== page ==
Prime Minister Narendra Modi opened the doors of two crates that held eight African cheetahs Saturday morning, hours after they landed in India, releasing two of them into the quarantine enclosure of Kuno National Park in Madhya Pradesh. Shivraj Singh Chouhan, the chief minister of Madhya Pradesh, and Union Environment Minister Bhupender Yadav accompanied PM Modi as he took photographs of the big cats, which had been reintroduced after 70 years.
It was soon after that the Prime Minister emphasized that the restoration of the carnivore to India had been an “important and historic” moment and that Project Cheetah was India’s “endeavor towards wildlife conservation and the environment”.
Cheetahs were released at two locations in Kuno National Park by the Prime Minister. There was also the interaction between the Prime Minister and Cheetah Mitras, the Cheetah Rehabilitation Management Group, and students.
As part of his address, the Prime Minister thanked humanity for the few chances we’ve had to change the past and build a better future.’Decades ago, we broke the age-old link of biodiversity and it went extinct. Now we can fix it,’ he said.
“I would like to congratulate all my countrymen, especially Namibia, whose government helped the Cheetah return to India after decades. Our conservation of the Cheetah will not only make us more aware of our responsibilities to the natural world, but also of our values and traditions,” the Prime Minister said.
Taking note of Azadi Ka Amrit Kaal, the Prime Minister spoke of pride in our heritage and freedom from slavery mentality.”We tend to lose a lot when we are away from our roots,” the Prime Minister said, recalling that exploitation of nature used to be a symbol of power and modernity in the past. The Sal forests were also used cruelly and irresponsibly to hunt the last three cheetahs left in 1947. In spite of the fact that cheetahs were extinct in India in 1952, no meaningful effort was made to rehabilitate them. The country is rehabilitating cheetahs with new energy in the Azadi Ka Amrit Mahotsav,” PM Modi said.
He said that years of work went into making this rehab successful and that the utmost energy was put into a place that doesn’t get a lot of political attention.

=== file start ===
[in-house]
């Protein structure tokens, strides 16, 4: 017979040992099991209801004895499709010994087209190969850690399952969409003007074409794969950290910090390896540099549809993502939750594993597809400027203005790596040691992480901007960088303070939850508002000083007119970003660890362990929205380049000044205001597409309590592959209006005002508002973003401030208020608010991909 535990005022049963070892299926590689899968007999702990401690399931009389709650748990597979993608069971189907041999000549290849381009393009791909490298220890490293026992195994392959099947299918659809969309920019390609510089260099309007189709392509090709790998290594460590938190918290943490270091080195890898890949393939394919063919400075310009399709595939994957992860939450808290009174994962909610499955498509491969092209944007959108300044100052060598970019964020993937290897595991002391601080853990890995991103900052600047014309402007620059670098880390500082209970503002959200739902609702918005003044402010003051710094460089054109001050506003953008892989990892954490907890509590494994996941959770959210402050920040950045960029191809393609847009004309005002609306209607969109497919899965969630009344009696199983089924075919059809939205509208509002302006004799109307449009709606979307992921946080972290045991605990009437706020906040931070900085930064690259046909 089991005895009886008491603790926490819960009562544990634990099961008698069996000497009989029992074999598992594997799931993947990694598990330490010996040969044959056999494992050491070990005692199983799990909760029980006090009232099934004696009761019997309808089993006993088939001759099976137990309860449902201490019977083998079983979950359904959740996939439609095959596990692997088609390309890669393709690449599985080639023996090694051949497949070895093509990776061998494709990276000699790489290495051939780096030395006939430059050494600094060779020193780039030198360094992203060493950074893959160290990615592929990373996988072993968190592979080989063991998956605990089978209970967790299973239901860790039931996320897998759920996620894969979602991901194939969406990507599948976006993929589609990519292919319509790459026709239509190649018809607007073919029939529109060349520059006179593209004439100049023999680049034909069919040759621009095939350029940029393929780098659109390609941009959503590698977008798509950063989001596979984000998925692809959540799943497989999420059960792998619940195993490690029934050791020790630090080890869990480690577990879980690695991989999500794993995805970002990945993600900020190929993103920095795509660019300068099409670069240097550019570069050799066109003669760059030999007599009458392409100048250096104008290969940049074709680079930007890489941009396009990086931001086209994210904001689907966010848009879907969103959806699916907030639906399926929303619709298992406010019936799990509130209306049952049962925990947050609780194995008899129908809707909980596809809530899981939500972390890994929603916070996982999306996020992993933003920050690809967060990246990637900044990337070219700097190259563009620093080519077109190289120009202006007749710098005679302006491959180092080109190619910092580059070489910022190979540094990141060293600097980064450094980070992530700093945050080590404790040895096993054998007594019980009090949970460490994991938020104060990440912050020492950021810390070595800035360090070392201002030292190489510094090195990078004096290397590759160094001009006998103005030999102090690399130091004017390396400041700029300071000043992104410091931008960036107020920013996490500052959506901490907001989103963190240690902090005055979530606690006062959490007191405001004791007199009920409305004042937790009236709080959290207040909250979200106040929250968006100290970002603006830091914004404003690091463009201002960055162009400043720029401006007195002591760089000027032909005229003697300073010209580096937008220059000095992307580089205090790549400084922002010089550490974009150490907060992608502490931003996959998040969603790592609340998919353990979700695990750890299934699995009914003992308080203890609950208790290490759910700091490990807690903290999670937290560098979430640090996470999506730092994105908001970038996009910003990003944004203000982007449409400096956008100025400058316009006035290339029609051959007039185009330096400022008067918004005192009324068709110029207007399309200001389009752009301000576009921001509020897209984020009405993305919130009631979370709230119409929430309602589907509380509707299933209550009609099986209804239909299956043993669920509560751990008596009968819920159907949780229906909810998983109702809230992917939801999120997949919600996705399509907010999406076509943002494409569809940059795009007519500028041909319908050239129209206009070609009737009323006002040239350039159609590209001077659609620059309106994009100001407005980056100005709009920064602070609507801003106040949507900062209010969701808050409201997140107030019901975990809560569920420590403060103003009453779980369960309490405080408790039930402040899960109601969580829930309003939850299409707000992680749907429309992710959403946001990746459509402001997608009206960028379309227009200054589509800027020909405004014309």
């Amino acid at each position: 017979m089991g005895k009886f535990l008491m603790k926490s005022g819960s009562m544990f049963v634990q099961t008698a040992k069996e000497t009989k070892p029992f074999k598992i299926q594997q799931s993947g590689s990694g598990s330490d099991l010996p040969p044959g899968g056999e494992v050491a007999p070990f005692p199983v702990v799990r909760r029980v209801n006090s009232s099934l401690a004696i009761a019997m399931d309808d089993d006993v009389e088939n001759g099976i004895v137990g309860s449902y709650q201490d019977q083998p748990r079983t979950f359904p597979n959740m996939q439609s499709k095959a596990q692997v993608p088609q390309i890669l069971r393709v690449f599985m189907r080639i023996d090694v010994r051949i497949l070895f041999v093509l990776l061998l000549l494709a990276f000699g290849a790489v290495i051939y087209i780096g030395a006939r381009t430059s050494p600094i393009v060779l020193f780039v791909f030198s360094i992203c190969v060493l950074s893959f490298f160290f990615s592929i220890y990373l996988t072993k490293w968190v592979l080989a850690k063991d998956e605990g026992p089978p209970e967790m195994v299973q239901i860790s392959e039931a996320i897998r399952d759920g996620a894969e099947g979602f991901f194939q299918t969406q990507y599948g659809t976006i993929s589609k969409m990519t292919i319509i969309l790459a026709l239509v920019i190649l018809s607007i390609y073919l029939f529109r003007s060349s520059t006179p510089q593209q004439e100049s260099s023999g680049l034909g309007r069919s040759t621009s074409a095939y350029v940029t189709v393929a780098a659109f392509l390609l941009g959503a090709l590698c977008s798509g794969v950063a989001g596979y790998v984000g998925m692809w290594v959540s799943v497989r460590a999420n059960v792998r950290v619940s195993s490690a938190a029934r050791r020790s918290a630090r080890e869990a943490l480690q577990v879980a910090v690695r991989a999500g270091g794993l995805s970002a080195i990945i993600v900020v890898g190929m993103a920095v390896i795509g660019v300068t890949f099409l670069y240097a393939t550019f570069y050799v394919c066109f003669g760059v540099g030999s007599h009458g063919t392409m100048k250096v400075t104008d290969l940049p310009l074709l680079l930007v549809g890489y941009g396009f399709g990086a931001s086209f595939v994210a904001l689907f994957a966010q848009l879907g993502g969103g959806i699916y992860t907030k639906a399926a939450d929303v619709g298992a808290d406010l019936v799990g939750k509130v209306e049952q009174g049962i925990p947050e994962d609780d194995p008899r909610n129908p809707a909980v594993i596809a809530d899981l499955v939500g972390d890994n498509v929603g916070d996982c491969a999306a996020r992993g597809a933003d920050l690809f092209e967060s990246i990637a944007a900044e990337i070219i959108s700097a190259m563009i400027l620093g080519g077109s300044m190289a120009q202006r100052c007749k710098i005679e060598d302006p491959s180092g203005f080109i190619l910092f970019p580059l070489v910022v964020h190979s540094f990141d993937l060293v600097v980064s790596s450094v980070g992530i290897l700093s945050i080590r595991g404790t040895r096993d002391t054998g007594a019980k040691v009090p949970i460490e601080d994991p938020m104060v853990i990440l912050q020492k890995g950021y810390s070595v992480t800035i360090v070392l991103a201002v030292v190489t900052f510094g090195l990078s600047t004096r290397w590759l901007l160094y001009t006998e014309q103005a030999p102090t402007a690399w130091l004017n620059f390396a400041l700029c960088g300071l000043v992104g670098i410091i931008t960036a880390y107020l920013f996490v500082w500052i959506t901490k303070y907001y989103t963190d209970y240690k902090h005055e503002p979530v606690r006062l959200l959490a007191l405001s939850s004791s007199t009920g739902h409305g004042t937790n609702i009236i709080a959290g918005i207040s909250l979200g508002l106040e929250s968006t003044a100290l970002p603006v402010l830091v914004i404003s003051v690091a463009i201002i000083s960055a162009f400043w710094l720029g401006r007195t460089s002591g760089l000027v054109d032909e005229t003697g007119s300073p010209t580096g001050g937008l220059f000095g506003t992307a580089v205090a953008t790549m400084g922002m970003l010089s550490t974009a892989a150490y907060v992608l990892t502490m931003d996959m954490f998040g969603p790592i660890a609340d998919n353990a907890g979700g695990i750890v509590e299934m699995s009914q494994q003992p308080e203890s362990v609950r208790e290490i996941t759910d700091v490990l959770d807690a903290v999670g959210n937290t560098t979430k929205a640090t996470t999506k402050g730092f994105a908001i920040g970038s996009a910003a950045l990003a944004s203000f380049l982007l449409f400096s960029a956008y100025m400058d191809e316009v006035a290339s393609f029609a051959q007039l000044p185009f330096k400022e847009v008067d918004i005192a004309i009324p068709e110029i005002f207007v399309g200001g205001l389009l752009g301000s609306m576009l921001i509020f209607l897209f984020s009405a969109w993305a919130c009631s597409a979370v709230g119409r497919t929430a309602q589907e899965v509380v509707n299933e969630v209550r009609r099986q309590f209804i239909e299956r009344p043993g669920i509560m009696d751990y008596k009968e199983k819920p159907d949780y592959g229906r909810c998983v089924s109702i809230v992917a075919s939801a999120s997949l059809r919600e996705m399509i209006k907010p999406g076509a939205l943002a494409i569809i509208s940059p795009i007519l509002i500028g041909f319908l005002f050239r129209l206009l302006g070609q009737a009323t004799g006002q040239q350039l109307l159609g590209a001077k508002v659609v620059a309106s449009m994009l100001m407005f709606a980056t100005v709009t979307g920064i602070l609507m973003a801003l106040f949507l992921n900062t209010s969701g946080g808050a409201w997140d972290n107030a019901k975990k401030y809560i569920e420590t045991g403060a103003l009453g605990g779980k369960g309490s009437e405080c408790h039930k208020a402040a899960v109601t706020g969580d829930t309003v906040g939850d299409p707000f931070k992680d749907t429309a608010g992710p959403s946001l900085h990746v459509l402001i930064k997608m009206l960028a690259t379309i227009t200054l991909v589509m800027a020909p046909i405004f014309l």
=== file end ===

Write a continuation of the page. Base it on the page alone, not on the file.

We worked closely with South African and Namibian experts on developing a detailed Cheetah Action Plan. Kuno National Park was chosen after scientific surveys were conducted across the country to find the best cheetah habitat. Our hard work paid off today,” he said.
Putting the cheetahs in Kuno National Park will help restore the grassland ecosystem and increase biodiversity, eco-tourism, and employment opportunities in the area, according to the Prime Minister.
He cautioned “all countrymen” to be “patient” and wait for a few months before visiting the park to see the cheetahs.
It is the first time these cheetahs have visited this area, as they are guests. It will take a few months for these cheetahs to make Kuno National Park their home. Indian officials are following international guidelines to settle these cheetahs. I don’t want our efforts to fail,” he said.
Whenever the world talks about nature and the environment today, it’s about sustainable development. For India, nature, and the environment, its animals and birds, aren’t just about sustainability and security; they’re a part of what makes us human. Our teachers teach us to care about everything around us. Traditionally, we feel guilty if a living being dies without reason. Then how can we accept that a whole species are going extinct because of us?
Today, you can find cheetahs in some African countries and Iran, but India’s name was removed long ago from that list. The Prime Minister said that “the India of the 21st century” is showing the world that the economy and ecology aren’t in conflict.
Our economy is one of the fastest growing in the world, but our forest areas are also expanding rapidly. We have added about 250 new protected areas since our government was formed in 2014. As well to the increase in Asiatic lions here, Gujarat has emerged as the country’s largest sphere for Asiatic lions. Several decades of hard work, research-based policies, and public involvement have contributed to the rise of tigers, lions, and even the once critically endangered one-horned Rhino, as well as elephant numbers increasing to 30,000 in the country due to decades of hard work, research-based policies, and public participation.